Reflections: more schools over border would ease demand for places in HK
The queues of mainland families waiting for application forms at local kindergartens grow longer by the year. At the schools closest to the border, parents with older children born in Hong Kong do not hesitate to compete for primary school places in the city.
The surging demand from mainland parents eager for their children to have a Hong Kong education has caught the schools and the Education Bureau unprepared. That demand has also put pressure on facilities in North district, close to Shenzhen, drawing complaints from parents about the dwindling supply of available school places.
There was a breakthrough late last month when the bureau announced more places would be provided for pupils who commute across the border.
Some 3,000 Primary One places at 122 schools will be reserved for mainland children living closest to Hong Kong. Up to 70 schools in Tuen Mun and Yuen Long will offer 2,350 of these first-year places through the allocation system. Schools in other districts, including Tai Po, Tung Chung and Wong Tai Sin, will also allocate more places for cross-border pupils.
Undersecretary for Education Kevin Yeung Yun-hung says the new arrangements are intended to ease the pressure on popular schools in North district, such as Sheung Shui.
Will it work? Will mainland parents choose schools farther from the border?
There are thought to be 16,000 pupils - 3,000 more than there were in 2012 - who cross the border to attend school here. Their number could rise as the free, less political and bilingual education system here has a greater appeal for parents than arrangements on the mainland.
Parents are increasingly aware of their legal right to an education if their children were born here. Under no obligation to travel long distances to exercise that right, they might continue to apply to schools nearest the border.
It may be that Hong Kong parents in Sheung Shui or Fanling have to accept school places further away from home. There will be many disappointed parents when the central allocation results are released later this year.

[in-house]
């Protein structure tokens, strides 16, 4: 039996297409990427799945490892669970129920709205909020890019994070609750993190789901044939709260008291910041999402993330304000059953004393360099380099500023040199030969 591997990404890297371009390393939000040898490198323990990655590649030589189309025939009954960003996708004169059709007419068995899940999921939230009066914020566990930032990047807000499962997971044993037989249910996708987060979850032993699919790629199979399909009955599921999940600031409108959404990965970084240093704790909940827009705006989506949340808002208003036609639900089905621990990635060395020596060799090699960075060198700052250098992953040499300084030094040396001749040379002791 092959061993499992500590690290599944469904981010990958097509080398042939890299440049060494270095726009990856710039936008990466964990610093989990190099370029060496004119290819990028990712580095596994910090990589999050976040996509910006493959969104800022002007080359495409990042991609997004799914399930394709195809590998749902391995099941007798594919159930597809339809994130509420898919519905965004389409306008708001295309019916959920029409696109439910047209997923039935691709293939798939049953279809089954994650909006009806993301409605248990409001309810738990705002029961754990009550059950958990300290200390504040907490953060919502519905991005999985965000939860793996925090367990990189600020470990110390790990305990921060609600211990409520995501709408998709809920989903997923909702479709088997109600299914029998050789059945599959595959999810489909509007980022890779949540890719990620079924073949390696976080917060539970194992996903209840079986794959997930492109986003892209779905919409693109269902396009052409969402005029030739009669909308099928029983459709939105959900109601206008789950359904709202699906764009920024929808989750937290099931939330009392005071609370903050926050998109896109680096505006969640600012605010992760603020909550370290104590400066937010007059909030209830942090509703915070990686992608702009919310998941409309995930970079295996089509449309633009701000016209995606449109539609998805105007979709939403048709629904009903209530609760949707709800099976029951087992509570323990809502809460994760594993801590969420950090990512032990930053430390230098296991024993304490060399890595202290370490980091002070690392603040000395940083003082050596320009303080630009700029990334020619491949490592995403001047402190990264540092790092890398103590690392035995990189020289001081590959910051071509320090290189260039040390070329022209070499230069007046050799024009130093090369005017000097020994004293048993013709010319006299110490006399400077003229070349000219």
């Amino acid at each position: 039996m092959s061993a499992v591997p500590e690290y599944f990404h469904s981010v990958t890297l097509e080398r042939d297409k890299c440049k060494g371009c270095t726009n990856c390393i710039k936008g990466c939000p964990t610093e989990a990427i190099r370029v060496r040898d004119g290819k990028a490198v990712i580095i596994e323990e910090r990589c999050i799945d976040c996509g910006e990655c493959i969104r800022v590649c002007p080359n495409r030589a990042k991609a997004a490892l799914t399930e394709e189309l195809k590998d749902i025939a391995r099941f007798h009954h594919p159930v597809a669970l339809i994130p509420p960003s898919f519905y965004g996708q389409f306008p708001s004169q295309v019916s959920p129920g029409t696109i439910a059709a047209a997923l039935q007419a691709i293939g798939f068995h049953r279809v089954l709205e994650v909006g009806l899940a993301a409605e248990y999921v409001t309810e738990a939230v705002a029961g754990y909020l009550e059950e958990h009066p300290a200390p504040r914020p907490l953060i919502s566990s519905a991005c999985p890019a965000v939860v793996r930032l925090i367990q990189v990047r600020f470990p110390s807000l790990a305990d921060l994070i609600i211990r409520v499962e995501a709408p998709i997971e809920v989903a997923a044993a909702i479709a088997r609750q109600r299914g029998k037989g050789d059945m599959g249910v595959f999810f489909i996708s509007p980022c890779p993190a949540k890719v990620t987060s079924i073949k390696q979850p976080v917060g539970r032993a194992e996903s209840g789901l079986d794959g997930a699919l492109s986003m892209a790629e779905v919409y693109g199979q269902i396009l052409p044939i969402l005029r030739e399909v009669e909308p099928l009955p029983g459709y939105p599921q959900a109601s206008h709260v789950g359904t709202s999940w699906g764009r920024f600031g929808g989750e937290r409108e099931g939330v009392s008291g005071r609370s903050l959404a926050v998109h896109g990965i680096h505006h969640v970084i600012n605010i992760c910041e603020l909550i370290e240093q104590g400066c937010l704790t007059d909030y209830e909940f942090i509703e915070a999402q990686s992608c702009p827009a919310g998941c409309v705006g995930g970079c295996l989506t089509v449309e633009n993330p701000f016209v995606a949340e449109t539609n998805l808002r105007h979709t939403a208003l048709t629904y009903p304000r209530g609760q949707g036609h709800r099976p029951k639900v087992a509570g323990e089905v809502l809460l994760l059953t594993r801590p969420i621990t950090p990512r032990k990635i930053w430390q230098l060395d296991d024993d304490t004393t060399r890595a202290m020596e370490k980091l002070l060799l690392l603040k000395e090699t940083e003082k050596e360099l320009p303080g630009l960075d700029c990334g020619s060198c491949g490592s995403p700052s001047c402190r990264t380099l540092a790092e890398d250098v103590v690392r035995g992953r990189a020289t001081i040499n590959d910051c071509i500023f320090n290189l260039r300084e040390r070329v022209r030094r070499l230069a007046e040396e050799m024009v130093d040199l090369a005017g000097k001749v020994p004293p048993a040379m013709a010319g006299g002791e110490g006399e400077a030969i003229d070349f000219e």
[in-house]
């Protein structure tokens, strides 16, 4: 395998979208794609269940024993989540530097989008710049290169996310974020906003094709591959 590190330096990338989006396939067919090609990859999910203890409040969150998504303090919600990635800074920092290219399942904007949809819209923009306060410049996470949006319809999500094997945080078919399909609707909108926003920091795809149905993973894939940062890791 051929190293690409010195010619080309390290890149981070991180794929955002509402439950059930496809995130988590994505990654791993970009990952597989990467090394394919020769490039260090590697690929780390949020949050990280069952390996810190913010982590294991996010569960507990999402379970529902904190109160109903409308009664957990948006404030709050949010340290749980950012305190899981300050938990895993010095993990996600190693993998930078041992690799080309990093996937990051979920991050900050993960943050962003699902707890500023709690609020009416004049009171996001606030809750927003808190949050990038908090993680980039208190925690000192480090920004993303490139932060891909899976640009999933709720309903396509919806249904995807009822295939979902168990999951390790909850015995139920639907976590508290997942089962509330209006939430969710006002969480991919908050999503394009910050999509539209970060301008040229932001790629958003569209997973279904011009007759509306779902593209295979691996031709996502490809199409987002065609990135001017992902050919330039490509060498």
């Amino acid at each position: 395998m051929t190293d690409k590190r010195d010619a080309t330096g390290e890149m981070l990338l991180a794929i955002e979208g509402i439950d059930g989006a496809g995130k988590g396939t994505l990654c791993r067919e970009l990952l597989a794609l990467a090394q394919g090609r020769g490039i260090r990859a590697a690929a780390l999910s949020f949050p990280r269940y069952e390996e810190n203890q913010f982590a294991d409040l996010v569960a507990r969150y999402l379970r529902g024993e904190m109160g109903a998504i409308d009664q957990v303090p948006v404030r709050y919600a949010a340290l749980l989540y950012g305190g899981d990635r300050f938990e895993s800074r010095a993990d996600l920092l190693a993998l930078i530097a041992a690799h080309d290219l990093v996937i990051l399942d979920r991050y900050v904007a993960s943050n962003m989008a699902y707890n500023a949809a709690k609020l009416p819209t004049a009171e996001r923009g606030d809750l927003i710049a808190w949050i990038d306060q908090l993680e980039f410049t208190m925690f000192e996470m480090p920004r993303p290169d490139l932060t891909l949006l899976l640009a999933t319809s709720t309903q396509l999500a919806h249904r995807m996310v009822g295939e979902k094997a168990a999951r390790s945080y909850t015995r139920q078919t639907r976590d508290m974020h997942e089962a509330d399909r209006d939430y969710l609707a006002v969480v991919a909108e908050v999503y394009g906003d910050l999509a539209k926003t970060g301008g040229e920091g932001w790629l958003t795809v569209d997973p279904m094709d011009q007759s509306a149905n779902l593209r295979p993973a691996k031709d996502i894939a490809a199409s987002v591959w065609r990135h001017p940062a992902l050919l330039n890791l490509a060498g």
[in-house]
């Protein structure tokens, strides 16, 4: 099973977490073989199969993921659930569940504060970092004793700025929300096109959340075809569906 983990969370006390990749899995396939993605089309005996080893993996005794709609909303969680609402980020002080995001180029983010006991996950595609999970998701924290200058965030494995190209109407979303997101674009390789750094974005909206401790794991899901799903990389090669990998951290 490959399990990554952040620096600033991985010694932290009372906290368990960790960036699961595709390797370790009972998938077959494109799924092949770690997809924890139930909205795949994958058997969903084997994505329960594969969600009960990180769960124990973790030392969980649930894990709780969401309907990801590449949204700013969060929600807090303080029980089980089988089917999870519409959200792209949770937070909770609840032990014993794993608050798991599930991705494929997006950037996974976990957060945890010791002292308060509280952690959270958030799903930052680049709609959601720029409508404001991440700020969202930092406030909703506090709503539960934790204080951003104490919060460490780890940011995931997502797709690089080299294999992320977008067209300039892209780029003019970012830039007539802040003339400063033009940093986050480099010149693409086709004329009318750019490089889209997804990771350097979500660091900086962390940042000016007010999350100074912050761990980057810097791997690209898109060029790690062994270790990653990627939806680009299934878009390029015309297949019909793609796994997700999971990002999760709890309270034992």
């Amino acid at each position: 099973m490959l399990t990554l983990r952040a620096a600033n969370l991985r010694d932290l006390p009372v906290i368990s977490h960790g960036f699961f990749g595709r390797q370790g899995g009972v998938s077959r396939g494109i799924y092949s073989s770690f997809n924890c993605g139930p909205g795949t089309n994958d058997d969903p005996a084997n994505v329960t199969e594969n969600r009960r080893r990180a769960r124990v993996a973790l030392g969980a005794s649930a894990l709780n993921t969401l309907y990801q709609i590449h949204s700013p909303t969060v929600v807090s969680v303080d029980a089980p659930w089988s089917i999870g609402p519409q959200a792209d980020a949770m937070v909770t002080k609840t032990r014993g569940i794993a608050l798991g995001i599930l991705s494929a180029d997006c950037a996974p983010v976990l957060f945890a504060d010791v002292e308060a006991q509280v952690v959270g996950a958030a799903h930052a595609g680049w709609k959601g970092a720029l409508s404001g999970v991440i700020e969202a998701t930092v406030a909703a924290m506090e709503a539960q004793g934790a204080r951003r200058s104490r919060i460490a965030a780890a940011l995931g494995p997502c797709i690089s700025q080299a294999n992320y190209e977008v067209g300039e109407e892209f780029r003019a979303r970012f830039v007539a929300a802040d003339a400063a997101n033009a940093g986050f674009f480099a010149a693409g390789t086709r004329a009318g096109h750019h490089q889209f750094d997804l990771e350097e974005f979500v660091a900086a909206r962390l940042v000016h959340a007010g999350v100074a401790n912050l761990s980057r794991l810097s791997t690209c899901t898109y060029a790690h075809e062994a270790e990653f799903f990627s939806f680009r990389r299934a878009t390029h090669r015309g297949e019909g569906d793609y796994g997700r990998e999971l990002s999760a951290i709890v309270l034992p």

It is better in the children's interest to attend a school close to home. With shorter commutes, they will have sufficient energy to listen to their teachers, interact with classmates, and remain active after school.
Forcing children to endure a long journey to school is unfortunate. Decades ago, the mainland students at my secondary school were boarders. Commuting across the border was unheard of.
Transport links are much improved today, but it is not uncommon for some cross-border pupils to wake up at 5am, dress and gulp down their breakfast before making a two-hour bus trip to Hong Kong. At the border, they must queue to get through immigration. At times, students arrive late because of heavy traffic.
Another long journey home is all that these children can look forward to at the end of the day. The gruelling pattern is repeated five times a week, for months, if not years. Small children are unlikely to rebel against this sort of routine, as they are unlikely to know any alternative. Education officials and parents, though, should give some thought to overhauling the system.
Creating more school places in Hong Kong is an expedient move. A better alternative would be for the government to provide incentives for local bodies to set up schools on the mainland that are dedicated to educating pupils who might otherwise cross the border each day.
These institutions might also serve the children of Hongkongers working on the mainland, sparing them the expensive fees of an international school. There is an army of retired teachers passionate enough about education who might gladly take up teaching posts there.